Inside Asia Podcast

Clay Chandler: China’s Digital Discontinuity and the Efficacy of the Great Firewall

November 17, 2018

My guest this episode is none other than Clay Chandler, Executive Editor, International for Time Inc, and Asia Editor for Fortune. He’s also the author of the special "Sino-Saturday" edition of Alan Murray's influential Fortune CEO Daily newsletter. If you haven’t subscribed to the newsletter, my advice to you is to do so immediately – exceptional weekly insights from news veterans.

This is a wide-ranging, must listen to conversation that eventually alighted on the topic of Artificial Intelligence superpowers. It raises some interesting—and also pressing—geopolitical questions. For example, should efforts be made to restrict China’s access to overseas markets or are we in a brave new world where data access is fair game for anyone who can access it?

As Chandler points out, contrary to what many imagined, the Great Firewall has proved effective. China has been successful in limiting market penetration of digital giants Facebook, Amazon, Netflix, and Google, otherwise known as FANG. In retrospect, the story we told ourselves about the globalizing power of the web was part of a bigger story about China opening up and engaging with the world. Digital had the power – or so we believed – to eat away at the edges of Communist ideology and make way for new modes of thinking.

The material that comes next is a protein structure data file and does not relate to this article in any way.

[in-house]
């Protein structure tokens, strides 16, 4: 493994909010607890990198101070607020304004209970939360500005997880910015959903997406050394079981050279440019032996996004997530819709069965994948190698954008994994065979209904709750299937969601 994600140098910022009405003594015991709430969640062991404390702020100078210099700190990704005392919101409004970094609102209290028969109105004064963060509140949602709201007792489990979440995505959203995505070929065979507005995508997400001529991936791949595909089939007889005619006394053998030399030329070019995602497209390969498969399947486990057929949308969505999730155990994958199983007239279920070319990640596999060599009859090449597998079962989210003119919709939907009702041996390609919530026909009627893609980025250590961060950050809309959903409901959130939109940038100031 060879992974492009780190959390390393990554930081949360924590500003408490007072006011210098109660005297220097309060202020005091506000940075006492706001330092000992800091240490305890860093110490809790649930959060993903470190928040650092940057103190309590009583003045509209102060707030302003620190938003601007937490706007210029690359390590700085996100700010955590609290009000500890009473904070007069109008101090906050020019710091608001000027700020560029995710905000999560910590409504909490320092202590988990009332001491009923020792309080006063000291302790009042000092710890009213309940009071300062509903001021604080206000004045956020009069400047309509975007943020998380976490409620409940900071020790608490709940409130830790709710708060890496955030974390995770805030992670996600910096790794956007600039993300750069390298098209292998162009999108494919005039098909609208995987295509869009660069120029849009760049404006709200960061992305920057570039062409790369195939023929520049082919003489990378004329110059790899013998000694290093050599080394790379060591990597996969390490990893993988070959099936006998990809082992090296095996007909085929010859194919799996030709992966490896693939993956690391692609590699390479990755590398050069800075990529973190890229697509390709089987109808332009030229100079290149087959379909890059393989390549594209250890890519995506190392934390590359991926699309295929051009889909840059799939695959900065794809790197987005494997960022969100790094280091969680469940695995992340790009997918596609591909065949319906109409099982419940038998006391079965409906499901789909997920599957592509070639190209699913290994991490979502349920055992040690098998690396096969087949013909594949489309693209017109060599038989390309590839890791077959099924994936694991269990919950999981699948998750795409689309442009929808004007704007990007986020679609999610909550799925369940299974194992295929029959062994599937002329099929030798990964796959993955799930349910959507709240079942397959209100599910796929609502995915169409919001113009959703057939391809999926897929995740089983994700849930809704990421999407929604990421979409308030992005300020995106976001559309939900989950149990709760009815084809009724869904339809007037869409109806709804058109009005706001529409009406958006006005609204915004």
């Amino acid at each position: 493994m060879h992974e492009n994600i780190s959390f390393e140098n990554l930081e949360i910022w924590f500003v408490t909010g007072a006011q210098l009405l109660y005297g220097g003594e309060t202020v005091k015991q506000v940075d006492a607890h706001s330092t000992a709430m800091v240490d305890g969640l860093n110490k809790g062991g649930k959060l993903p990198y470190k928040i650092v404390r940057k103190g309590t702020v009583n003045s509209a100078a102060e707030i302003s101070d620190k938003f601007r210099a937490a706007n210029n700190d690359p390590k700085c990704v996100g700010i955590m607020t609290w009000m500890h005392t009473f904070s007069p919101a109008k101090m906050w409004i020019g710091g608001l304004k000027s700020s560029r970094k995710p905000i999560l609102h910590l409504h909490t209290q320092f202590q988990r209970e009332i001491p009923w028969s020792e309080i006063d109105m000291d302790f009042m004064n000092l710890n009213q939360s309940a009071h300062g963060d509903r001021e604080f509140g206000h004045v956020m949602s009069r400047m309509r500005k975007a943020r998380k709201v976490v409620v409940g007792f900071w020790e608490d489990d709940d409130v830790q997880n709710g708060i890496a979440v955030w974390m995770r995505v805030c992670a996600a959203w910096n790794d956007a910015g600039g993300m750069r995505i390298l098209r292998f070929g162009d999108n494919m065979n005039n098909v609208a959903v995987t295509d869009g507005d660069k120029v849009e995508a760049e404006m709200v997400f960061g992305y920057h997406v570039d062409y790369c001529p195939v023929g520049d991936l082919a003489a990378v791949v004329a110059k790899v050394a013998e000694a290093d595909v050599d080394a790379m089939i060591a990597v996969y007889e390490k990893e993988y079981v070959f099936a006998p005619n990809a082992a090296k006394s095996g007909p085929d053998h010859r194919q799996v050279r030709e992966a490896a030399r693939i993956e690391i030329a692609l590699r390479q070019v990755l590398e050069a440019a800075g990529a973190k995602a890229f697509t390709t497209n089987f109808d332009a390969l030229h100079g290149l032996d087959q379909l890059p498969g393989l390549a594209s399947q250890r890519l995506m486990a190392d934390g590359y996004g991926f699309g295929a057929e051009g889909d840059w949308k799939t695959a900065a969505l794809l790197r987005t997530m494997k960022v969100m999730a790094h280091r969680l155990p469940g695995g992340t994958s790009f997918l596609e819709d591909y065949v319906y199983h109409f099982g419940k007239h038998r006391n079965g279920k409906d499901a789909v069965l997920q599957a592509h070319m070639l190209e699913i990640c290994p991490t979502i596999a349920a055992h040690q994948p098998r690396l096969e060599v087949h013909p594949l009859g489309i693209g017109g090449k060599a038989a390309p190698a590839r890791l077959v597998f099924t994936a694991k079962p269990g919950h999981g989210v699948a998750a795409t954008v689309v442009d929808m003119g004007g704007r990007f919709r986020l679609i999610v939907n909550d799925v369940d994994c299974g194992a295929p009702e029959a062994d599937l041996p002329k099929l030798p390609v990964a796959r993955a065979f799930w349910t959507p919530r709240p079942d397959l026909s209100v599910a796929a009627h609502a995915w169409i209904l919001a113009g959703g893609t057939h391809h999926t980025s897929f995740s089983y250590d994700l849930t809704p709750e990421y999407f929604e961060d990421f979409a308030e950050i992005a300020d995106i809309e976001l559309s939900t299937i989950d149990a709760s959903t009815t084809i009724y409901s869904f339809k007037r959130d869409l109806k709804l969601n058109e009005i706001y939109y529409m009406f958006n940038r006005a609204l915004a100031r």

None of this happened. As Chandler points out, China moved to capitalize on its digital blockade, and in a two-decade frenzy of innovation and investment, created digital service alternatives that are not only better, but oftentimes superior to anything FANG has to offer.

But is that the whole story. Chandler warns of a potential pivot away from China as multinationals reassess the role the country plays in their global portfolios. If, over the past quarter century Asia, generally, and China, specifically were seen as critical features of a global strategy, that may be about to change. The big question is whether we will still feel that way when more severe economic implications start to kick in and the cost of goods start their precarious climb. How will global consumers feel about China then?

As always, thanks for listening.